Toronto’s Bionym continues to make waves with its password replacement wearable the Nymi, living up to its game changing potential. Yesterday, during the Mobile World Congress in Barcelona, the wearable tech startup took home top honours at the annual Bluetooth Breakthrough Awards.
The Bluetooth Special Interest Group (SIG), made up of over 20,000 member companies, handed out awards across four categories to recipients whom best represented the use of power-efficient Bluetooth to make things smart. With over two billion devices shipping annually, Bluetooth is the wireless technology of choice for developers, product manufacturers, and consumers worldwide. Bluetooth, especially Bluetooth Low Energy (or BLE) is fast becoming the backbone standard for the Internet of Things and within it wearable technology, so being honored by the SIG with a breakthrough award is a pretty big deal.
Bionym’s Nymi won Breakthrough Prototype as well as Overall Winner. Like most wearable tech, the Nymi uses Bluetooth to communicate to smart devices. But what sets the Nymi apart is it’s first-of-its-kind cardiac authentication technology which uses Bluetooth to communicate identity verification to nearby devices and systems.
Identity is the holy grail of the Internet of Things and any device that is able to do this in a fast, easy and secure manner has the potential to change our life. If the Nymi succeeds at accurately confirming who you are just by wearing it, it could very well become the must-have wearable device we have been waiting for. A device that authenticates and authorizes us with the growing smart things around us has far-reaching effects on the way we do banking, open our doors, start our cars, access our emails, buy our next coffee and more.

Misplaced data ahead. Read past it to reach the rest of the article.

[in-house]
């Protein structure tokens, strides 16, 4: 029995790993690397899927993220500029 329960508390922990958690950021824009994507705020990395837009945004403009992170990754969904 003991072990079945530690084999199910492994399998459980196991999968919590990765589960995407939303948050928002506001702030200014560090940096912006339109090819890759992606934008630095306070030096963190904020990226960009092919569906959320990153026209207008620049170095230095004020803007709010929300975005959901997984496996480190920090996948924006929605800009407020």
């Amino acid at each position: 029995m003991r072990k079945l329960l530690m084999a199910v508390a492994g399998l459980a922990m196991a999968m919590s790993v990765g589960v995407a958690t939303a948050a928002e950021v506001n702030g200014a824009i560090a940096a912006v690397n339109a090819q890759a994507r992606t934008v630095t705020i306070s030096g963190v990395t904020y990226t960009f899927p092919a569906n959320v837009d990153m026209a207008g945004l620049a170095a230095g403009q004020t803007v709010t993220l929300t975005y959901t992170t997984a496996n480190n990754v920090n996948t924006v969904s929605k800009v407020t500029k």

The use of Bluetooth for the Nymi is critical. “The Nymi could not exist without Bluetooth Low Energy,” Bionym CEO and Founder Karl Martin told Betakit. “BLE makes it feasible to have one device (i.e., the Nymi) connect with a variety of other devices for very short bursts without draining the battery. Without BLE, the Nymi would have a battery life measured in hours rather than days. Furthermore, being a widely embraced standard, the BLE enables the Nymi to offer near ubiquitous connectivity with other devices out there”.
As the Nymi is intended to be at the centre of an ecosystem, incorporating all Bluetooth enabled devices without the need of a smartphone as an intermediary, it is no surprise to see Bionym recognized as a breakthrough device by the Bluetooth SIG. “Bionym, our overall winner, is an excellent example of how the power-efficient, intelligent connectivity of Bluetooth Smart makes it possible for developers and OEMs to reimagine their products in a way that makes the consumers’ lives more convenient, smarter and better,” said Suke Jawanda, Bluetooth SIG CMO.
Other winners from this year’s program included an app that collects vehicle information from Automatic Labs; a Bluetooth Smart Finger Pulse Oximeter from Nonin Medical Inc. and an Arduino-based brain-controlled prosthetic created by fifteen-year old Shiva Nathan.
The judging panel was made up of SIG staff and some heavy weights in the tech sector including Rackspace’s Robert Scoble, Victoria Woollaston from the Daily Mail and Ken Denmead from GeekDad. As the overall winner, Bionym won a trip and free exhibition space at the Bluetooth World 2014 which will be held in San Jose in April.